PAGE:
February 6, 2012
Mike deGruy, 60, an award-winning cinematographer who spent three decades making documentary films about the ocean, was killed in a helicopter crash in eastern Australia. His employer, National Geographic, said Sunday that Mr. deGruy and Australian television writer-producer Andrew Wight died Saturday. Mr. DeGruy won multiple Emmy and British Academy of Film and Television Arts awards for cinematography. An accomplished diver and submersible pilot, the Santa Barbara, Calif., resident was the director of undersea photography for James Cameron's 2005 documentary Last Mysteries of the Titanic . Mr. DeGruy spent much of his early film career traveling the world, shooting for clients including the BBC, PBS and National Geographic, his website says.
March 28, 2011
Richard Leacock, 89, a documentary filmmaker and pioneer of the unobtrusive camera technique cinema verite who followed John F. Kennedy on his presidential campaign and was seen by some as the grandfather of reality television, died Wednesday in Paris. His technical acumen supplied the likes of Jean-Luc Godard and Francois Truffaut with the tools of their trade. His insightful direction laid the groundwork for generations of filmmakers seeking to use their cameras to capture real life as it happened, colleagues said.
April 27, 2011
PHIL ROSENTHAL would prefer I not call him a control freak. "I don't think it's freakish to want it correct," the star, writer and director of "Exporting Raymond" complained mildly. It was the morning after he'd screened his new documentary at Philadelphia's Cinefest for an audience that included a few dozen of the nearest and dearest of his Delaware County-native wife, actress Monica Horan. The documentary, which opens here Friday, is a comic look at Rosenthal's efforts to help Russia produce its own version of his long-running sitcom hit, "Everybody Loves Raymond," replacing Ray Romano, Patricia Heaton and their co-stars with Russian actors, but sticking - mostly - to the original scripts.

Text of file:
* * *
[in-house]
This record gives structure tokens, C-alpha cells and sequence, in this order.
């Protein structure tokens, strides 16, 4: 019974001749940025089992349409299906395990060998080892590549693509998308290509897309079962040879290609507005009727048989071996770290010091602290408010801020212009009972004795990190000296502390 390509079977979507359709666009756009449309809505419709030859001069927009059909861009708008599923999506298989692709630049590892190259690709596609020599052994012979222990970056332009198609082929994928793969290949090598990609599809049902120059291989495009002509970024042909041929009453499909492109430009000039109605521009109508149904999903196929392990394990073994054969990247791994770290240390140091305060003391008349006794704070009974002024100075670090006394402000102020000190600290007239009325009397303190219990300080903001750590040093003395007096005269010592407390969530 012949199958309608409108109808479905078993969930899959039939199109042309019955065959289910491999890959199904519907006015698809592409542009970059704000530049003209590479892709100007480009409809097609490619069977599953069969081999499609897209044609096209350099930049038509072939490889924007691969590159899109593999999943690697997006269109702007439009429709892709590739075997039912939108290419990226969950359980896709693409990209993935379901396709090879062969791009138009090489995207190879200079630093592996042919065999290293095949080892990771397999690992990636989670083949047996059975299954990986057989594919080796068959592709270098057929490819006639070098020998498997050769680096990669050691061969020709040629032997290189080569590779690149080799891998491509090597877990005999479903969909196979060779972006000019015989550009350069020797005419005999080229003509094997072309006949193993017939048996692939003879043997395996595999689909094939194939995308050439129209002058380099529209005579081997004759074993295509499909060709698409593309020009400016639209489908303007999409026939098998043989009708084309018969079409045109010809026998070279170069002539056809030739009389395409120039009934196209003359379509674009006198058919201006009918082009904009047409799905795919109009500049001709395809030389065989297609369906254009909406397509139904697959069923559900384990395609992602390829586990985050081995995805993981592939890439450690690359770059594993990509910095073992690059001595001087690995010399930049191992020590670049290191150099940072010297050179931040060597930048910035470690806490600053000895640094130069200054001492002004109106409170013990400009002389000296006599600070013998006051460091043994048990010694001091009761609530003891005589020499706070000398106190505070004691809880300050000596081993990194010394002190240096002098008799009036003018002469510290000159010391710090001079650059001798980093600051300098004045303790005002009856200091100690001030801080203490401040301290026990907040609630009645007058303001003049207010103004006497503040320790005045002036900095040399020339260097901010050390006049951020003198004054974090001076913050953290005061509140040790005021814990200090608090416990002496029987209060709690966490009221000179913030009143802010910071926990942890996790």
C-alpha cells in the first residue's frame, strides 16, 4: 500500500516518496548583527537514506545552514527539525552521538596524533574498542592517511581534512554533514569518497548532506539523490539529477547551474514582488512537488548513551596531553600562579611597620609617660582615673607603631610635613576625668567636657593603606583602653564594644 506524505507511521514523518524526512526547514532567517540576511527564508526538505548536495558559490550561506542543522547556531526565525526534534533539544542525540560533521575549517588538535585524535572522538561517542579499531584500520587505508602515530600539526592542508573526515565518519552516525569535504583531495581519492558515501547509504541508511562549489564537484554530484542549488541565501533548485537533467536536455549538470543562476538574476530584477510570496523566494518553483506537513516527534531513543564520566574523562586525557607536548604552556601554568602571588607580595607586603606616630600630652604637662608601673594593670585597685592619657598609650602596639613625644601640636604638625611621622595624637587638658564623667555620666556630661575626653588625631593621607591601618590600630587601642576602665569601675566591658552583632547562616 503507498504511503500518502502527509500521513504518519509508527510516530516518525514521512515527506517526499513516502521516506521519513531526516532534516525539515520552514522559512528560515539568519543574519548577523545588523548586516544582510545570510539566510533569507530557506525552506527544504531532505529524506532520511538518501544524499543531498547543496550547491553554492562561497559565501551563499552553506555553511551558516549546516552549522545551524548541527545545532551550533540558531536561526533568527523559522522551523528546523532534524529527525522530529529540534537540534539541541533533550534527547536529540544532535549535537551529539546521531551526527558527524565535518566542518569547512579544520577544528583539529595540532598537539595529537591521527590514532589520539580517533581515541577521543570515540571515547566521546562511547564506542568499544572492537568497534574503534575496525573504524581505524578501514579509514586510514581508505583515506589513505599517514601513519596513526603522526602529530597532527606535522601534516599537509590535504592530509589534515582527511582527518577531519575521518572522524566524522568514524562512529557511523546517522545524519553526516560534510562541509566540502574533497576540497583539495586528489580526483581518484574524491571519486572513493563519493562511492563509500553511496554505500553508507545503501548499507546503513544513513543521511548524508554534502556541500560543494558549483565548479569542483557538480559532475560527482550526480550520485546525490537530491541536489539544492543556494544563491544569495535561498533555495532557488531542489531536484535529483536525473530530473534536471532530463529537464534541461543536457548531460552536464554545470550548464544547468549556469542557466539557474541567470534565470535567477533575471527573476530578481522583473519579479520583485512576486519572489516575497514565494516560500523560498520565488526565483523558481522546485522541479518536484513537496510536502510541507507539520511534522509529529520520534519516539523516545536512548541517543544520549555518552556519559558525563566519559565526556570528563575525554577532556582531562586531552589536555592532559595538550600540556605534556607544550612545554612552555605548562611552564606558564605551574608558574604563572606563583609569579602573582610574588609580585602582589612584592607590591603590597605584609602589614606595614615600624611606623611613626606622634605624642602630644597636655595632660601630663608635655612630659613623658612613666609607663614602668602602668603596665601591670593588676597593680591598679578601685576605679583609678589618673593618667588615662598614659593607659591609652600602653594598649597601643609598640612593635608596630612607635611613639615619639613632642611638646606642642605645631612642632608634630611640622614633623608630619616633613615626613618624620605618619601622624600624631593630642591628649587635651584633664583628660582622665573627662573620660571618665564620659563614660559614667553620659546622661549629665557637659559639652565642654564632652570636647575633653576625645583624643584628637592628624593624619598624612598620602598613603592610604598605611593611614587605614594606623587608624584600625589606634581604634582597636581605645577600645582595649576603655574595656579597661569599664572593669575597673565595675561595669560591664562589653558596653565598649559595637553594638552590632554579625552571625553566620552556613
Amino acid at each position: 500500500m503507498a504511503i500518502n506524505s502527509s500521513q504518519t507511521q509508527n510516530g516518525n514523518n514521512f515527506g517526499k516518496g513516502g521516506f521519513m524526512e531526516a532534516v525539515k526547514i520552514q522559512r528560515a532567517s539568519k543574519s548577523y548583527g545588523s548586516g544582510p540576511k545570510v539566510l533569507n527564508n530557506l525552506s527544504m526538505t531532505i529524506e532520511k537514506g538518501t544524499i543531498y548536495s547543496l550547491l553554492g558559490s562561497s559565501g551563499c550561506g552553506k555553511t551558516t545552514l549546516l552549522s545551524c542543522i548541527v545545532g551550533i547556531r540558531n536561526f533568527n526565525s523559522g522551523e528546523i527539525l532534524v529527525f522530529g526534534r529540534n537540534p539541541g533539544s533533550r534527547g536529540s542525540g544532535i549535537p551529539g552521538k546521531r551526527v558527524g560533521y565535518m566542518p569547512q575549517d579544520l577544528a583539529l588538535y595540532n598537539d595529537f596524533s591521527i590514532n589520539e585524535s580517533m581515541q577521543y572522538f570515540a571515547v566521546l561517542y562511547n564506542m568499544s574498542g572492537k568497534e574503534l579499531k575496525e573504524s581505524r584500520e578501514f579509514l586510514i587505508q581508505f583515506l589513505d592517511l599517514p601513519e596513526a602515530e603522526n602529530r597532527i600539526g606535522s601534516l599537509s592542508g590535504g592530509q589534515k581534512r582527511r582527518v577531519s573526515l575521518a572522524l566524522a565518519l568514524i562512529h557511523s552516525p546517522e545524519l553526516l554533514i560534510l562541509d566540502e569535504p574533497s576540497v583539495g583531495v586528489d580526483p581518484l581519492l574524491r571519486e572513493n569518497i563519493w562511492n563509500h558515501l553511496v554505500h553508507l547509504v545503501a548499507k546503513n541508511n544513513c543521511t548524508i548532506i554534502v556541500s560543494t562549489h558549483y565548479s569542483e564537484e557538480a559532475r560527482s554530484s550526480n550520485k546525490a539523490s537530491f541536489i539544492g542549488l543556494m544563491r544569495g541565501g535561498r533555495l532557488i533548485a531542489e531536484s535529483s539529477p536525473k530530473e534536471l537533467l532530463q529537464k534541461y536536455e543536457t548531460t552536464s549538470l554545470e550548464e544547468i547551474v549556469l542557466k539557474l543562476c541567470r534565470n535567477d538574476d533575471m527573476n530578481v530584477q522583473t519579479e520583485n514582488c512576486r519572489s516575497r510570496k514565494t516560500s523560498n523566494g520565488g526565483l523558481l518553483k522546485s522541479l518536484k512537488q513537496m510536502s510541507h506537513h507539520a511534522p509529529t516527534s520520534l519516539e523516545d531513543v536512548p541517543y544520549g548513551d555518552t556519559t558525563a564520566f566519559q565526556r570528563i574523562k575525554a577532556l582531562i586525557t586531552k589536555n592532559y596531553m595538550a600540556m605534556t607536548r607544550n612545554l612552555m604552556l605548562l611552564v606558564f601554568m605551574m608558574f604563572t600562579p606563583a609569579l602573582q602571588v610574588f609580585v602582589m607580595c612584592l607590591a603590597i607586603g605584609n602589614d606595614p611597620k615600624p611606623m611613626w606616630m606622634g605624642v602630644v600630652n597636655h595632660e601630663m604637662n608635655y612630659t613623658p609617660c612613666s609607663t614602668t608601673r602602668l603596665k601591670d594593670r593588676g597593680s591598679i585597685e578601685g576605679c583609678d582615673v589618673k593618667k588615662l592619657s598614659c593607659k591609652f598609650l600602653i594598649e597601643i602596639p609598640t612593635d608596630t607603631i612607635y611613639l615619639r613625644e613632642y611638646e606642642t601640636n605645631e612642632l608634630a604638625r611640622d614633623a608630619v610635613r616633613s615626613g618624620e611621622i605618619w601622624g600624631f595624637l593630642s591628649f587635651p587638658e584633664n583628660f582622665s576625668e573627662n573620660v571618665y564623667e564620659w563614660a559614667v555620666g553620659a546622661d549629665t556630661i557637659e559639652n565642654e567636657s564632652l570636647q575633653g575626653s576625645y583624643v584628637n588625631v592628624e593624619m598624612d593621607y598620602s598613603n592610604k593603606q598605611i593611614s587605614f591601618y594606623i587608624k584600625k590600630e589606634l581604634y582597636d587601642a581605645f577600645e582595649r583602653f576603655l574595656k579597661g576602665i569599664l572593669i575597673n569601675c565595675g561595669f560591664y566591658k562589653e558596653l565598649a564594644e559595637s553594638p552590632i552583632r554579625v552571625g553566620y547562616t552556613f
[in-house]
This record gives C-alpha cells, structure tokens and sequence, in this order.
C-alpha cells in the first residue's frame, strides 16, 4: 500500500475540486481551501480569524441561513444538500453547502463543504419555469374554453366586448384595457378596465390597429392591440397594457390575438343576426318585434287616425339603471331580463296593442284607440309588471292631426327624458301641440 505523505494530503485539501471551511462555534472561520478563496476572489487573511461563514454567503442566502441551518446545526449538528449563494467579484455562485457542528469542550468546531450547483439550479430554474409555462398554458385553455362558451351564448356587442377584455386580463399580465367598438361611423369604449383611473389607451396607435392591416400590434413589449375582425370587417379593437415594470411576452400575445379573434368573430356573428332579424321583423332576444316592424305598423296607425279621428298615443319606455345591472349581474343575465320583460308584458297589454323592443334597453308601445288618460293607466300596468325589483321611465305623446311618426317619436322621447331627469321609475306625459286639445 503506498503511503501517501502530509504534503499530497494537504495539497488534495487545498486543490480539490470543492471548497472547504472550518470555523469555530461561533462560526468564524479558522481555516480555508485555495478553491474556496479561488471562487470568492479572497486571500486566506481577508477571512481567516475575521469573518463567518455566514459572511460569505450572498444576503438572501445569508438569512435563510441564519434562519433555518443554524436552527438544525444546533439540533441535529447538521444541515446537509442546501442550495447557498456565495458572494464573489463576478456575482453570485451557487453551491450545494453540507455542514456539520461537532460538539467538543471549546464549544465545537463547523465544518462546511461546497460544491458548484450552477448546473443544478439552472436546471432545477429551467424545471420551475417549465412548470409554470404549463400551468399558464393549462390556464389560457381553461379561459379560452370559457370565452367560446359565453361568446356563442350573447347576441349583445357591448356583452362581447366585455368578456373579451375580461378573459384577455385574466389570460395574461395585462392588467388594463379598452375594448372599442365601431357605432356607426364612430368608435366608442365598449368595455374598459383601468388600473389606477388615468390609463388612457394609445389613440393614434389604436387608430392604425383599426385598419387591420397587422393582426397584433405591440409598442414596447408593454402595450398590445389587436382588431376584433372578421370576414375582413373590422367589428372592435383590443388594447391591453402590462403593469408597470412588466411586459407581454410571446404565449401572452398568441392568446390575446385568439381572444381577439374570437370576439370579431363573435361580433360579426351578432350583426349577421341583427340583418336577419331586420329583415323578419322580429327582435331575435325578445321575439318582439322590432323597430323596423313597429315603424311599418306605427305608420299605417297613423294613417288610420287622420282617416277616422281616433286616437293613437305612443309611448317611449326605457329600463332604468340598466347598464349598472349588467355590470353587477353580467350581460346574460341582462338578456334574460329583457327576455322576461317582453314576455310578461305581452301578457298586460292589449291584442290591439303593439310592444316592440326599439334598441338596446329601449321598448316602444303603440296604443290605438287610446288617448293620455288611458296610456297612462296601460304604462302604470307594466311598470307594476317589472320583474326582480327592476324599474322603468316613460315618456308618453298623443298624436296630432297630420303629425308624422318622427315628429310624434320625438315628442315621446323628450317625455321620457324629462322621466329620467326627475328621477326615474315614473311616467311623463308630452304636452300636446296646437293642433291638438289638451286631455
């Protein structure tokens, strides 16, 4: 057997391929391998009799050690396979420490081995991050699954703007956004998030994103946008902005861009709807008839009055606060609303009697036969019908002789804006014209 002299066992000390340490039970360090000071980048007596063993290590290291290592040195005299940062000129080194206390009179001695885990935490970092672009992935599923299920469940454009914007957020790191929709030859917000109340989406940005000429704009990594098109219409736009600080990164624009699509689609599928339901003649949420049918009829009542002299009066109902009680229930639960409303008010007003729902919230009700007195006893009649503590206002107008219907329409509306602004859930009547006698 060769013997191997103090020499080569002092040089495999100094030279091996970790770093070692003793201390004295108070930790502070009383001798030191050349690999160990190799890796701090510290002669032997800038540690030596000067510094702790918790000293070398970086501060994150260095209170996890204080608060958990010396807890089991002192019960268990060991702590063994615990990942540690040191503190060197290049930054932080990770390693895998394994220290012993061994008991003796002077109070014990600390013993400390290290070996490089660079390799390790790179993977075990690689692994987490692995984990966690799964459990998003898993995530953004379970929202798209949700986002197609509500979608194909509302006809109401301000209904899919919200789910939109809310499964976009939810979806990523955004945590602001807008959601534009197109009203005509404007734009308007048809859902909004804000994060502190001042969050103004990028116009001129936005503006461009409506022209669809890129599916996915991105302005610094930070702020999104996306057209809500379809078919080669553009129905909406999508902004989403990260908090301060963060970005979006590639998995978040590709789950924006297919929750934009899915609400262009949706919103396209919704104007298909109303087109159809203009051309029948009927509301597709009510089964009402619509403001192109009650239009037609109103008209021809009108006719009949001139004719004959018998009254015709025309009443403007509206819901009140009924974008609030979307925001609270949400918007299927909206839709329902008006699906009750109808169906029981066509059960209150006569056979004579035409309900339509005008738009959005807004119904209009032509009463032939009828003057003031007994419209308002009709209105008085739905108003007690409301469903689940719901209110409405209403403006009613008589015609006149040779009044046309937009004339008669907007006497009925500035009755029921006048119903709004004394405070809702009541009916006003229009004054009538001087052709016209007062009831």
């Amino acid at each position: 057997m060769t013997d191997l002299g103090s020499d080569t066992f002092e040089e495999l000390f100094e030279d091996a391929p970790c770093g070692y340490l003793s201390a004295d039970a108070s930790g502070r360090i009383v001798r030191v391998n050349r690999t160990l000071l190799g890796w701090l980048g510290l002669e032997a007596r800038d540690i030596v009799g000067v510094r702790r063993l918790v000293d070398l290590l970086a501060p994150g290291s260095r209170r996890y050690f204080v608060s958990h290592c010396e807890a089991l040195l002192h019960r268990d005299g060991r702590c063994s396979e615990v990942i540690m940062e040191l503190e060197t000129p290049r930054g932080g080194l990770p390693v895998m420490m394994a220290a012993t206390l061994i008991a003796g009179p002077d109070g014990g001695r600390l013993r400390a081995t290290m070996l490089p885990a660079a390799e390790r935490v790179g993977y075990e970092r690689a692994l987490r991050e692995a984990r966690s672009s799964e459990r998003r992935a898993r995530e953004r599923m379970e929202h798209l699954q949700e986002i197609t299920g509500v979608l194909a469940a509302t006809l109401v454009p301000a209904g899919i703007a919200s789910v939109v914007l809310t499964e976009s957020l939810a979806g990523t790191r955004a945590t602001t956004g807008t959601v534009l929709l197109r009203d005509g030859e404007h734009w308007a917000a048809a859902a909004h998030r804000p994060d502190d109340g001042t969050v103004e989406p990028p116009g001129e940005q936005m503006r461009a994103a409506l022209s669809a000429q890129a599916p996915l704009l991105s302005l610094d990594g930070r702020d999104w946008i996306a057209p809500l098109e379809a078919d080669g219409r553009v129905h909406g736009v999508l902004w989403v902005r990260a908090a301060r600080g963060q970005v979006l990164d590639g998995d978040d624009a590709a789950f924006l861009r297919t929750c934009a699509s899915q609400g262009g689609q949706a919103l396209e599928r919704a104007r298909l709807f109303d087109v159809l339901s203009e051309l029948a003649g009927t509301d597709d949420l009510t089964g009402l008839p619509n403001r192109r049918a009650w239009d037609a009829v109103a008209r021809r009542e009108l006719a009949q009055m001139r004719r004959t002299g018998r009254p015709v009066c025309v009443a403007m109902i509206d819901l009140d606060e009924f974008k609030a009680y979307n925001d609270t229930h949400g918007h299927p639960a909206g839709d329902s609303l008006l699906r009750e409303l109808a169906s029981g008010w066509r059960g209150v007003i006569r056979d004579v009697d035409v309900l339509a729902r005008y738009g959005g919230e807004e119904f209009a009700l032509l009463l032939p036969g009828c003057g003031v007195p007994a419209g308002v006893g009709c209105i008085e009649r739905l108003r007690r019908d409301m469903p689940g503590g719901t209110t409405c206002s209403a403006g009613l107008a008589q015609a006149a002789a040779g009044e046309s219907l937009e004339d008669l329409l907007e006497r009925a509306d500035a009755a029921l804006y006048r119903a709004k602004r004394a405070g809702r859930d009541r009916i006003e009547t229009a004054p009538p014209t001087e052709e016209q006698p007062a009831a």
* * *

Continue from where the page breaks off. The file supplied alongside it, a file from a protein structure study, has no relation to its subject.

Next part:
November 4, 2011
OPENING LAST night and continuing through Tuesday is the fourth annual Philadelphia Asian American Film Festival, sponsored by HBO and Comcast and screening at various locations around the city. The festival comprises 10 features and 18 shorts for all audiences, from romantic comedy to documentary. Today's Asian American filmmakers target broader audiences by exploring more universal themes while retaining an Asian American flavor in their work. "Enforcing the Silence," for example, explores themes of discrimination as it focuses on the unsolved murder of San Francisco Vietnamese activist Lam Duong in July 1981 by anticommunist extremists.
August 9, 2012
Robert Hughes, 74, the eloquent, combative art critic and historian who lived with operatic flair and wrote with a sense of authority that owed more to Zola or Ruskin than to his own century, died Monday at Calvary Hospital in the Bronx. He died after a long illness, said his wife, Doris Downes. With a Hemingwayesque build and the distinctively rounded vowels of his native Australia, Mr. Hughes became as familiar a presence on TV as in print, over three decades for Time magazine, where he was chief art critic and often a traditionalist scourge in an era when art movements fractured into unrecognizability.